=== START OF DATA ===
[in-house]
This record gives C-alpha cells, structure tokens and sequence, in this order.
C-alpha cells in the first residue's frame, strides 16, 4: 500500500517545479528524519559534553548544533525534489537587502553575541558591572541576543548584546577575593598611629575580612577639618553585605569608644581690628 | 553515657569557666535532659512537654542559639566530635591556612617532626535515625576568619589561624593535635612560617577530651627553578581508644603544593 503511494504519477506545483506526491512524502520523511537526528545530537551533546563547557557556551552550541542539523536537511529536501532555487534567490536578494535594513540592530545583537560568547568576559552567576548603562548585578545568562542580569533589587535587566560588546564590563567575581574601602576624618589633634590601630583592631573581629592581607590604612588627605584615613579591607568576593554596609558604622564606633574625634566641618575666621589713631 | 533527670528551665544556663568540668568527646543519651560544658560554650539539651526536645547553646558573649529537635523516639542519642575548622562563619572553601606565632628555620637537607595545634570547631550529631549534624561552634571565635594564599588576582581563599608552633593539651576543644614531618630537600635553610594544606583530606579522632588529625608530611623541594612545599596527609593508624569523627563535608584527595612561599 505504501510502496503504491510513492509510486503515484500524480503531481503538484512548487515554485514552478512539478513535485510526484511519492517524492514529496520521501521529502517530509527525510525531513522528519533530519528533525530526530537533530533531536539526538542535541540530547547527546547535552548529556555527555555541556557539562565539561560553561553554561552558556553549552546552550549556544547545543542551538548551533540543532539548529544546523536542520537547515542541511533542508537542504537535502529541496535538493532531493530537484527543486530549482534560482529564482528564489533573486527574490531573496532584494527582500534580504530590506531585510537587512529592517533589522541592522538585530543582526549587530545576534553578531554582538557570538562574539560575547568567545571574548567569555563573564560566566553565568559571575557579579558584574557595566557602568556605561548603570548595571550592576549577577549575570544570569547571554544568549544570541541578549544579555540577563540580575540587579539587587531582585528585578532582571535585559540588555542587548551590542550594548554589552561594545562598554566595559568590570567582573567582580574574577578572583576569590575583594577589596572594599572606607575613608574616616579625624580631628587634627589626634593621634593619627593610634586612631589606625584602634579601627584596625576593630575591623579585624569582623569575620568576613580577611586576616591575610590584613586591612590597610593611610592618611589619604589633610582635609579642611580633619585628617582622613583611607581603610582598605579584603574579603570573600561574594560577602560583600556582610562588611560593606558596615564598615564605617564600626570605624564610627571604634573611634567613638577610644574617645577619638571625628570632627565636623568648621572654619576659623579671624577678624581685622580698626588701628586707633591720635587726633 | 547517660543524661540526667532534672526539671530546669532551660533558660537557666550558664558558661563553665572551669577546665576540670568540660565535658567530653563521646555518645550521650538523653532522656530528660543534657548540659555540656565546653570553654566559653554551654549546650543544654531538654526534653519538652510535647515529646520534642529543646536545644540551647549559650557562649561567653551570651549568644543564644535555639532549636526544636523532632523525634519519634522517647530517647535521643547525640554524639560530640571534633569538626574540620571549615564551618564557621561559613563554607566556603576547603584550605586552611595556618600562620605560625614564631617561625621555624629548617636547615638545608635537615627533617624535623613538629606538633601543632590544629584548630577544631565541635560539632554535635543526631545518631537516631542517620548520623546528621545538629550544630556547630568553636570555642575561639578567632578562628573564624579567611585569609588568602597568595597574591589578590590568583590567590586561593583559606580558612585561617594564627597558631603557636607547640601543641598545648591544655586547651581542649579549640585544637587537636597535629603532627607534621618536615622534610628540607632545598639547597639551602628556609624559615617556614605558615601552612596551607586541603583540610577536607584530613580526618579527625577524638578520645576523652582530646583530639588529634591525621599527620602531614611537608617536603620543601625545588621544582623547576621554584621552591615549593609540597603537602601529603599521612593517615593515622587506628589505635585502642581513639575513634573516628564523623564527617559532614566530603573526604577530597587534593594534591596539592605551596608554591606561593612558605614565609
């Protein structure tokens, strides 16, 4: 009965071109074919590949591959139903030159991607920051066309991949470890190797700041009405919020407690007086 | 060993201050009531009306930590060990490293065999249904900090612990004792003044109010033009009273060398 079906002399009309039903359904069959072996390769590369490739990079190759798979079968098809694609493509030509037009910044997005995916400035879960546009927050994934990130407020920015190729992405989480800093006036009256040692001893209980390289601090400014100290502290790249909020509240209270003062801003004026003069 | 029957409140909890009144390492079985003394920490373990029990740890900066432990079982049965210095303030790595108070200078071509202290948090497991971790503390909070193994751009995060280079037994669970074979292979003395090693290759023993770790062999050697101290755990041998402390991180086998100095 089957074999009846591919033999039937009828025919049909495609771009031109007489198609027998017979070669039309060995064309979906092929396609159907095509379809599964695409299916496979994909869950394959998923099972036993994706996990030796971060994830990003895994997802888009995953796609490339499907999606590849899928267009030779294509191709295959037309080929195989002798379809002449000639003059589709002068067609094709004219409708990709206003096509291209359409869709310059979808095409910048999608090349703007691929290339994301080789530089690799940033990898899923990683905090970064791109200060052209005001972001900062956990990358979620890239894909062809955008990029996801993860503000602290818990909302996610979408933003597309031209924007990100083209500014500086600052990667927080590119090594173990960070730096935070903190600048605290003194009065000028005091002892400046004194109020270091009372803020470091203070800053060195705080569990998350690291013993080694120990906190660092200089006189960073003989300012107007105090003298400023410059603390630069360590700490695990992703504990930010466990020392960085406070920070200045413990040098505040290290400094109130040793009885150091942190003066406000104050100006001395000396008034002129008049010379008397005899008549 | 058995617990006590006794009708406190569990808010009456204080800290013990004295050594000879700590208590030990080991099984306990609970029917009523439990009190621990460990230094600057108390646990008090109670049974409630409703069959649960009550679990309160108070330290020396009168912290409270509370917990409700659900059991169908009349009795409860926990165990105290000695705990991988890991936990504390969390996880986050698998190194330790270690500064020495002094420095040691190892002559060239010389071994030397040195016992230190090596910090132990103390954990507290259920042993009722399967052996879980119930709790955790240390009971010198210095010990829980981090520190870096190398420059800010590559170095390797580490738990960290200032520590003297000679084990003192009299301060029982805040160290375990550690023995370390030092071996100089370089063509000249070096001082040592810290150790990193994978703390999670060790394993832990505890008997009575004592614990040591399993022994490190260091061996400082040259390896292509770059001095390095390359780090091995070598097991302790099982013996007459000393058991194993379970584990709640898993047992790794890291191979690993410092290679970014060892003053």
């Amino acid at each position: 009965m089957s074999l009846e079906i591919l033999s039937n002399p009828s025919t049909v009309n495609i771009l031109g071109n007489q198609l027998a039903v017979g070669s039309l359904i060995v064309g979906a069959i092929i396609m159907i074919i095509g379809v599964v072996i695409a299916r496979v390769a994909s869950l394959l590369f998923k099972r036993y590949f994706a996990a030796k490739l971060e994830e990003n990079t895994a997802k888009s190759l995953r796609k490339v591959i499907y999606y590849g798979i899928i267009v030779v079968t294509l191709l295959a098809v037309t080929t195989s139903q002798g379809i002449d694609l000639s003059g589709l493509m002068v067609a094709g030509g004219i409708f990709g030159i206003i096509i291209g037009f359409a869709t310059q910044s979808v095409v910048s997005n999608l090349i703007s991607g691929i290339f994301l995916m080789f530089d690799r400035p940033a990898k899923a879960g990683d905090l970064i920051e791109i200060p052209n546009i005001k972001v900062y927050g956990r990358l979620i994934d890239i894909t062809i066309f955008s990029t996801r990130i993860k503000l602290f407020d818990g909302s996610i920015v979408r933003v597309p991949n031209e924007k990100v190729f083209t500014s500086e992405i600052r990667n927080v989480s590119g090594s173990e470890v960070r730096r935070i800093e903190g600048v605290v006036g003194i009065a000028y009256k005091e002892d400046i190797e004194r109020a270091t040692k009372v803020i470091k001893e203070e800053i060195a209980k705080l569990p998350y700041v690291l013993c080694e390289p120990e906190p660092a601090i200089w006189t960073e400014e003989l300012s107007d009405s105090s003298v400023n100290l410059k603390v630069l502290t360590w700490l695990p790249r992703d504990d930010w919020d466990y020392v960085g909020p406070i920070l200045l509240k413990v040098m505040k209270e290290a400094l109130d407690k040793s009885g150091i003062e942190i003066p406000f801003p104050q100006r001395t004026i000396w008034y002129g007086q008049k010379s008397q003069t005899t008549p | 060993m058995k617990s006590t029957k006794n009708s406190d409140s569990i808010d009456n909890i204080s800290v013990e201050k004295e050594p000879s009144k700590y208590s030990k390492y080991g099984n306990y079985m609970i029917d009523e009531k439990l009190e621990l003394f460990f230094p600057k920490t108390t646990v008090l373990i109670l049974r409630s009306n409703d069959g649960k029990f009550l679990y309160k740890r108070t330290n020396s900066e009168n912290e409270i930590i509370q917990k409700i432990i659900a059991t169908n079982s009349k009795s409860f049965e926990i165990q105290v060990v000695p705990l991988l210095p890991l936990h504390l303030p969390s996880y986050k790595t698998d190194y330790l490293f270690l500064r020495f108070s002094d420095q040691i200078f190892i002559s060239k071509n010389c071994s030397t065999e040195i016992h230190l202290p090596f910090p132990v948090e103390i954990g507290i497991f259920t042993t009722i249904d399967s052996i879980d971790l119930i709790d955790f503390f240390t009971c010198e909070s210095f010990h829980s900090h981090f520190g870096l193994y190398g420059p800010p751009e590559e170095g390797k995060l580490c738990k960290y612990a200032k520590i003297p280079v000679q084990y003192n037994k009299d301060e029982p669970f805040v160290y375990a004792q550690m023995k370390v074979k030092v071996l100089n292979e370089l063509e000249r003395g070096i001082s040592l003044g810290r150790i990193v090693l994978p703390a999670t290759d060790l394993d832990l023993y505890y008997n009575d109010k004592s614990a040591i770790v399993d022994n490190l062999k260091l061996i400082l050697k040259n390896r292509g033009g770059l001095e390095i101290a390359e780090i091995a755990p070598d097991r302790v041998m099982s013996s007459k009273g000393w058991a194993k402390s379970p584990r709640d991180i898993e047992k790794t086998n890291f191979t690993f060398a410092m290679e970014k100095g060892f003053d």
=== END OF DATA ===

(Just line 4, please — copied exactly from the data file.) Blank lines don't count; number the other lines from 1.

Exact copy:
């Protein structure tokens, strides 16, 4: 009965071109074919590949591959139903030159991607920051066309991949470890190797700041009405919020407690007086 | 060993201050009531009306930590060990490293065999249904900090612990004792003044109010033009009273060398 079906002399009309039903359904069959072996390769590369490739990079190759798979079968098809694609493509030509037009910044997005995916400035879960546009927050994934990130407020920015190729992405989480800093006036009256040692001893209980390289601090400014100290502290790249909020509240209270003062801003004026003069 | 029957409140909890009144390492079985003394920490373990029990740890900066432990079982049965210095303030790595108070200078071509202290948090497991971790503390909070193994751009995060280079037994669970074979292979003395090693290759023993770790062999050697101290755990041998402390991180086998100095 089957074999009846591919033999039937009828025919049909495609771009031109007489198609027998017979070669039309060995064309979906092929396609159907095509379809599964695409299916496979994909869950394959998923099972036993994706996990030796971060994830990003895994997802888009995953796609490339499907999606590849899928267009030779294509191709295959037309080929195989002798379809002449000639003059589709002068067609094709004219409708990709206003096509291209359409869709310059979808095409910048999608090349703007691929290339994301080789530089690799940033990898899923990683905090970064791109200060052209005001972001900062956990990358979620890239894909062809955008990029996801993860503000602290818990909302996610979408933003597309031209924007990100083209500014500086600052990667927080590119090594173990960070730096935070903190600048605290003194009065000028005091002892400046004194109020270091009372803020470091203070800053060195705080569990998350690291013993080694120990906190660092200089006189960073003989300012107007105090003298400023410059603390630069360590700490695990992703504990930010466990020392960085406070920070200045413990040098505040290290400094109130040793009885150091942190003066406000104050100006001395000396008034002129008049010379008397005899008549 | 058995617990006590006794009708406190569990808010009456204080800290013990004295050594000879700590208590030990080991099984306990609970029917009523439990009190621990460990230094600057108390646990008090109670049974409630409703069959649960009550679990309160108070330290020396009168912290409270509370917990409700659900059991169908009349009795409860926990165990105290000695705990991988890991936990504390969390996880986050698998190194330790270690500064020495002094420095040691190892002559060239010389071994030397040195016992230190090596910090132990103390954990507290259920042993009722399967052996879980119930709790955790240390009971010198210095010990829980981090520190870096190398420059800010590559170095390797580490738990960290200032520590003297000679084990003192009299301060029982805040160290375990550690023995370390030092071996100089370089063509000249070096001082040592810290150790990193994978703390999670060790394993832990505890008997009575004592614990040591399993022994490190260091061996400082040259390896292509770059001095390095390359780090091995070598097991302790099982013996007459000393058991194993379970584990709640898993047992790794890291191979690993410092290679970014060892003053």